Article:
Splitting into two books is certainly an option, as is a chainsaw spree of darling killing. Or both. That said, I know people who’ve sold debuts in the 200-250k range. If a book’s great and really makes use of every one of those 200k words, it’s fine.
Pitch Wars is a little different because its more about realistic time constraints. If I love the submission packet, I’m not going to instantly reject something just because it’s long. I will, however, strongly impress upon the author when requesting more that HOLY SHIT is this gonna be a lot of work, and ask if they can realistically commit the required time to do it justice.
As for feedback, if you mean from mentors, everyone handles that kind of thing differently. Some won’t have time to provide any feedback to hopefuls, others will try and give out as much as possible. If you mean in general, good critique partners and beta readers can be invaluable for that sort of thing.
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Awesome, thanks for the swift reply! And it’s reassuring to hear you’ve known of people actually selling debuts in the 200k range.
As for my question about feedback, I was referring to both Pitch Wars and CPs/betas. It seems like a lot of Pitch Wars mentors are a flat no over 130k+ manuscripts. And in my experience, it can also just be hard to get CP/beta feedback for long manuscripts. But hey, I don’t blame them. Long manuscripts = time-intensive AF, as you’ve mentioned!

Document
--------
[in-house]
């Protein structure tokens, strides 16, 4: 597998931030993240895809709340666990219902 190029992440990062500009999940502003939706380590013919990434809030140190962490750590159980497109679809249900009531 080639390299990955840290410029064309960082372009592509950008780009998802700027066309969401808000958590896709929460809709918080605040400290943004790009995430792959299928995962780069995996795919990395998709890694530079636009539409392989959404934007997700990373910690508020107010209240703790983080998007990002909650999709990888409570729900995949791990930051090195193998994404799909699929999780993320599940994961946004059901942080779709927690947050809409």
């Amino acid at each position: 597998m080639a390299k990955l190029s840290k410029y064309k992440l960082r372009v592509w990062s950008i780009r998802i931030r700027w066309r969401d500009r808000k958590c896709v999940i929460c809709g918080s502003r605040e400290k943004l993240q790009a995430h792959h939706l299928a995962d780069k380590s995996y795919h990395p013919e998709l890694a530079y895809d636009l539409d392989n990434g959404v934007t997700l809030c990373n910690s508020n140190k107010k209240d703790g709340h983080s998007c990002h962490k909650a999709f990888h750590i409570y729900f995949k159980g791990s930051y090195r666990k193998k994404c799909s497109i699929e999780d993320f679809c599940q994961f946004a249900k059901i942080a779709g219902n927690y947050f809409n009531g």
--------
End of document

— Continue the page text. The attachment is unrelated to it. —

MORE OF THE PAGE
In any case, thanks again! Useful info, for sure.
I was reading this to see if you might like my story (I think you might), but I just wanted to give a shout out to a fellow fan of Dragon Age 2. I don’t think I’ve met another person who liked it as much as I did. Yes, the environments are repetitive, and yes the stakes are a little vague, but the combat is so much better than DA1 and it doesn’t drag on like Inquisition. I still don’t think they’ve hit the Mass Effect 2 level of quality for the series, but it’s still an unappreciated gem.
Sorry. Not relevant to writing. To echo the rest of the comments here, how short is too short? I have a very simple story of 87,000 words. There is more, (dear god, there is more), but I’ve been trying to keep it focussed on the MC’s journey – no other perspectives until ideally the next book. I know you probably can’t give me an opinion without actually reading it, but as a general rule should I flesh it out a bit more?
87k’s perfectly acceptable for Pitch Wars. Depending on your genre, it may be fine overall too. For example, 87k is in the sweet spot for urban fantasy. It’s a little low for a “standard” epic, but not worryingly so.
I’m a big believer in “stories should be as long or short as they need to be.” If you’ve written an 87k epic fantasy that’s solely focused on the journey of one character, and everything is both fleshed out and wrapped up nicely, that’s golden. If you’ve written something more sprawling (like A Song of Ice and Fire) and you need every one of those 250k words for your contemporary fantasy, also good.
All that said, if you have ideas for additions that meaningfully enhance your MC’s journey, the overall plot, or your world in general, etc etc, by all means, add them. But don’t feel you have to shove words in there to hit some arbitrary goal.